Guest post by Stuart Haggas
Foreign travel is not without its drawbacks at this moment in time, which is why so many of us have spent this summer at home. For those yearning for a bit of international colour and culture, the month-long CASA Festival brings a whole lot of Latinx passion, energy and artistry to London throughout September. And a festival highlight is three days of free pop-up activity in Brixton Village in south London, including an opening party.
Curated by Cordelia Grierson and Cecilia Kuska, CASA Festival is a true celebration of the artistic and cultural exchanges between Latin America and the UK. Now in its 11th year, CASA showcases artists and performers across different disciplines. And this year’s edition includes a series of special events taking place across Brixton Village markets Thursday 16 – Saturday 18 September that everyone can enjoy for FREE.
As one of London’s most vibrant and culturally diverse districts, and the heart of a significant Latin American community, Brixton Village markets is an ideal location for CASA Festival’s first ever public art installation. Set to take over shop windows within the markets, CASA’s video art installation comprises five works by established and up-and-coming Latinx artists from Argentina, Brazil, Chile and the UK.
Video artworks available to watch for free include “Synchronized Serpent” by regarded Argentinian artist Cecilia Bengolea, who works in a range of media including dance, video and sculpture. This piece sees her collaborate with the Jamaican national synchronised swimming team, resulting in a dreamlike flow of swimmers and sea-creatures juxtaposed with the sound of jet skis. “Casa Comun” (Common Home) is a multicultural and multimedia collaboration between British organization SDNA and Brazilian organisation RR Produções Artísticas, featuring 10 multidisciplinary indigenous artists from the riverside communities and jungles of the Amazon. Another video installation exploring traditional culture, “La Copla in the Amphitheatre of Quebrada de las Conchas” by Argentinian collective G.R.A.pa celebrates the music of the indigenous Diaguitas people, who are shown playing their songs in a canyon in the stunning Calchaquí Valley in north-western Argentina, resulting in a haunting echo of sound. Video installation “Les Revenants” (The Returned) by Argentinian directors Luciana Acuña and Alejo Moguillansky comprises solo performances of six Chilean dancers, each one filmed in empty and atmospheric old buildings in Santiago, Chile’s capital city. Co-presented with the Chilean Department of Culture, “They Gave Me A Map (and I drew them a line)” by UK-based Chilean/Indian artist Shalini Andani is a moving image installation that explores land, loss and displacement with its artistic mix of Google Earth satellite images contrasted with images of mourning women.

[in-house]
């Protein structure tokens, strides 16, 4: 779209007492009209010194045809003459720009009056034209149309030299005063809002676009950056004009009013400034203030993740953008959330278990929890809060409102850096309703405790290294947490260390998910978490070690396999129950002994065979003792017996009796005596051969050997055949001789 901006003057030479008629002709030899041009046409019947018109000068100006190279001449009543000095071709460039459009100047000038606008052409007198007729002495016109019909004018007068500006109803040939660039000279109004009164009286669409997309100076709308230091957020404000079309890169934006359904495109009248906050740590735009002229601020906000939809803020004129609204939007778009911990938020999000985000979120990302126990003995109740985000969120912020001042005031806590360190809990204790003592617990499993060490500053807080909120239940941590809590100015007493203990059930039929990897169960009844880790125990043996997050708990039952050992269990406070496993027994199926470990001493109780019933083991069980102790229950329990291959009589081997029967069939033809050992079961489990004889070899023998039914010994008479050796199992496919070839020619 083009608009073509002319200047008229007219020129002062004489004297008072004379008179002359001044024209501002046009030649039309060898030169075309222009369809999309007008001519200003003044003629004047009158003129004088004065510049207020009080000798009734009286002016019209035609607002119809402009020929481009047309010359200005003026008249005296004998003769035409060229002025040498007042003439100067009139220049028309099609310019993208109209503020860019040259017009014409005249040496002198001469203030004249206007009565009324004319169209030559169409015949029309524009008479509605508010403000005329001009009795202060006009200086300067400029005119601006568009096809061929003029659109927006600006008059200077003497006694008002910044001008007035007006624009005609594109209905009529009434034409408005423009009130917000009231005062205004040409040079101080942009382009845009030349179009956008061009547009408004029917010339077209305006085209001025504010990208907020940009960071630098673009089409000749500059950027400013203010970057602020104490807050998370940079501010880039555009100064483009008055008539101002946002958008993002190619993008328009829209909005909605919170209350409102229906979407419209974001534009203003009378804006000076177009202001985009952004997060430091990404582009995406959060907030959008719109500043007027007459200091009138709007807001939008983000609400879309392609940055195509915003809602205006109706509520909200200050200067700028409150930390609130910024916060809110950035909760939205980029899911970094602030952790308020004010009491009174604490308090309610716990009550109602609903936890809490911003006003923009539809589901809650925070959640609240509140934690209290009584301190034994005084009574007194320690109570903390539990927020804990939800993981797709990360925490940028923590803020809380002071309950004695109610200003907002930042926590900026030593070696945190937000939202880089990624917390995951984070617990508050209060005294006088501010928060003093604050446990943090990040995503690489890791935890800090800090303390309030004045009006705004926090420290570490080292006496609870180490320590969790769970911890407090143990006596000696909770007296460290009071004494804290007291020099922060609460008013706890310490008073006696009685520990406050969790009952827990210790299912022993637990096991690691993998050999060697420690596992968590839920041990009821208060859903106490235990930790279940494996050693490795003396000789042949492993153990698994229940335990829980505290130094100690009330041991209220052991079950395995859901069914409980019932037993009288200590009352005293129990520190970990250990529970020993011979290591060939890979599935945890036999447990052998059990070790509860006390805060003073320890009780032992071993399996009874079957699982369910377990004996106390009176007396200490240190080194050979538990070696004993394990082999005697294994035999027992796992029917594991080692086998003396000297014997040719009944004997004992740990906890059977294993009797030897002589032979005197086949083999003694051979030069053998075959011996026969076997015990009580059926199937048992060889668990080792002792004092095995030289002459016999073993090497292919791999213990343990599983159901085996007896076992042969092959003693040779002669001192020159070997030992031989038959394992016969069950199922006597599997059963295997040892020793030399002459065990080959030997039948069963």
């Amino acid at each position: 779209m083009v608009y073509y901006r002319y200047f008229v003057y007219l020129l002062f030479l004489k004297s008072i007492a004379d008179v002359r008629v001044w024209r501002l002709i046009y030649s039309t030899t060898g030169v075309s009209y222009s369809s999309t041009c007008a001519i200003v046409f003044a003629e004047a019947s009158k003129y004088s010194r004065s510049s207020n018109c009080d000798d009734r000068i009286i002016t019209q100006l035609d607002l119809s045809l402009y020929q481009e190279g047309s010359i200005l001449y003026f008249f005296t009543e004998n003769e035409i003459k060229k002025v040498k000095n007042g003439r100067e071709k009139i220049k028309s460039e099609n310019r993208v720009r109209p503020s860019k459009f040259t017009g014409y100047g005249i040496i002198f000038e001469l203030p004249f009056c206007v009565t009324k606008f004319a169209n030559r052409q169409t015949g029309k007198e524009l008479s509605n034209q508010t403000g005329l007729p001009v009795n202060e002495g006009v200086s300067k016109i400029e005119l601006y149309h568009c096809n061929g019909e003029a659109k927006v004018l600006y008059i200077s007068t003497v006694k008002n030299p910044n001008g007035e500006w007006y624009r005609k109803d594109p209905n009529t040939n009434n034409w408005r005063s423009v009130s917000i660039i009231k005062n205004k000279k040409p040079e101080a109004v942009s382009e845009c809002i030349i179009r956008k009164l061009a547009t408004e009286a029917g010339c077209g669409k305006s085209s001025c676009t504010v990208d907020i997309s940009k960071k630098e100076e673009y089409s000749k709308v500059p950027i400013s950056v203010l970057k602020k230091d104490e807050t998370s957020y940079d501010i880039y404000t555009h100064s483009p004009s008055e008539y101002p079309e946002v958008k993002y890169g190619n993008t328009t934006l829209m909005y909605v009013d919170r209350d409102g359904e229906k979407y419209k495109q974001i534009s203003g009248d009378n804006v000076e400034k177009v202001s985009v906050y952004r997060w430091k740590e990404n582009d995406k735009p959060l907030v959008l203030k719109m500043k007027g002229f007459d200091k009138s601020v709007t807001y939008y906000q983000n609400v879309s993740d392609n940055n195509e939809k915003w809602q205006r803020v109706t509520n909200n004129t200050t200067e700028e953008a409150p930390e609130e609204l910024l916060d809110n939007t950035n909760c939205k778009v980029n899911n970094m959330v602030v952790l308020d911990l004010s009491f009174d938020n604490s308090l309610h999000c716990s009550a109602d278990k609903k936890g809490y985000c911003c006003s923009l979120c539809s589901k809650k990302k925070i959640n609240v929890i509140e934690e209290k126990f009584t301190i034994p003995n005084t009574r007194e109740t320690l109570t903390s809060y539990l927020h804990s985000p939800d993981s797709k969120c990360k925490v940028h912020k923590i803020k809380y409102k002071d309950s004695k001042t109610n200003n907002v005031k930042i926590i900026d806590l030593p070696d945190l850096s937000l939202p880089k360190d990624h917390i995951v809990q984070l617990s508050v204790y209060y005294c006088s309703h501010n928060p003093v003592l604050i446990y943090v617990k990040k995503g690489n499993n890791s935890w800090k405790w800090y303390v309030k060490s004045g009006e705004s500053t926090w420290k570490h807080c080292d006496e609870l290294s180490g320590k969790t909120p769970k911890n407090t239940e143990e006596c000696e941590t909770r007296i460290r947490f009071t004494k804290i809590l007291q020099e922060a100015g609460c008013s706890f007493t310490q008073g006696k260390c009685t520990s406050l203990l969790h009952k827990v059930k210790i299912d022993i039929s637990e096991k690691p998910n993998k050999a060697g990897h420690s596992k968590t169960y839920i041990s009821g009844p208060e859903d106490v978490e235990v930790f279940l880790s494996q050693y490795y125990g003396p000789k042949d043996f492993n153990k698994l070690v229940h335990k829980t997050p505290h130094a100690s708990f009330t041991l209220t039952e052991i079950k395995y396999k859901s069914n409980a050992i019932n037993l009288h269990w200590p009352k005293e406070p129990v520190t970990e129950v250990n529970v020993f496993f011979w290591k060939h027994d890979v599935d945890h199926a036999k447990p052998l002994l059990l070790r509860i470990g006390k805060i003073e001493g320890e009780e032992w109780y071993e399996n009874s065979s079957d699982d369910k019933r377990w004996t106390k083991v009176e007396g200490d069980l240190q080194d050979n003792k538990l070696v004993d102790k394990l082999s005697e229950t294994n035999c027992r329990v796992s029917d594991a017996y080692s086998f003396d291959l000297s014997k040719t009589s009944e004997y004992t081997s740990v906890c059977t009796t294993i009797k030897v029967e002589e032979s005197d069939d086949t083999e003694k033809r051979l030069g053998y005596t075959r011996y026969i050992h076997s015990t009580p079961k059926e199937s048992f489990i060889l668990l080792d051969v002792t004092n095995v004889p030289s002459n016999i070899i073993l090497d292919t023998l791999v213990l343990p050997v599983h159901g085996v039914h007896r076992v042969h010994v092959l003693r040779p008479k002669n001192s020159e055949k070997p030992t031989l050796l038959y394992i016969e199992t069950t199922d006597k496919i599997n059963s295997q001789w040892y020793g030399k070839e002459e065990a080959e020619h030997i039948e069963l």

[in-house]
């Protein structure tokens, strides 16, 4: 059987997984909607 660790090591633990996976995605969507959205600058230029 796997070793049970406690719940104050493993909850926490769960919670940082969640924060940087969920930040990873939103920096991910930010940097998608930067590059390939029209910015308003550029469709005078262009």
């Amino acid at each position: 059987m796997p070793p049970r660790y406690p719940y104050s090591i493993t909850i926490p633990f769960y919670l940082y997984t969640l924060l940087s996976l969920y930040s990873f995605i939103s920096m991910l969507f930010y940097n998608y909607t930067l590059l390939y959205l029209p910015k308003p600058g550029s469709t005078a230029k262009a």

There’ll be a party in Brixton Village courtyard on Thursday 16 September (6-11pm, free entry) with special guests to celebrate the launch of CASA’s art installation. As well as an opportunity to meet some of the artists and see these video installations for the first time, everyone will be able to enjoy live music by Brixton Village Lates, food from some of the markets’ popular restaurants, and special CASA Festival drinks made for the occasion by Jim AND Tonic.
Another free highlight is CASA Festival’s promenade performance “A Minute To Celebrate Our Dead” (Saturday 18 September, 3pm). Starting from the Brixton Village courtyard, Argentinian director, playwright, and visual artist Fernando Rubio will lead this collective performance. Each participant will be invited to reconstruct the memory of a loved one or a person they miss, celebrating them through a ritual act.
With the festival continuing till the end of the month, there’s also an opportunity to catch the final two films from the CASA Cinema film programme, both playing at the Prince Charles, London’s renowned and affordable repertory cinema located just off Leicester Square. Films include ethnographic documentary Lapü (dir: Juan Pablo Polanco & César Alejandro Jaimes | Sept 22 at Prince Charles) documenting a young Wayuú woman who dreams of a reunion with her deceased cousin. Finally, there’s a rare opportunity to see on a cinema screen the iconic 1993 Oscar-nominated Cuban LGBTQ+ comedy Strawberry and Chocolate (dir: Tomás Gutiérrez & Juan Carlos Tabío | Sept 29 at Prince Charles). Last screened in London in 2009, it tells the story of an unlikely friendship between a heterosexual communist and a gay counter-revolutionary, set against a backdrop of political struggles, love and betrayal.
You’ll find full details of CASA Festival 2021 here: www.casafestival.org.uk
What: CASA Festival
When: Thursday 16 – Saturday 18 September
Where: Brixton Village – Coldharbour Ln, London SW9 8PS, UK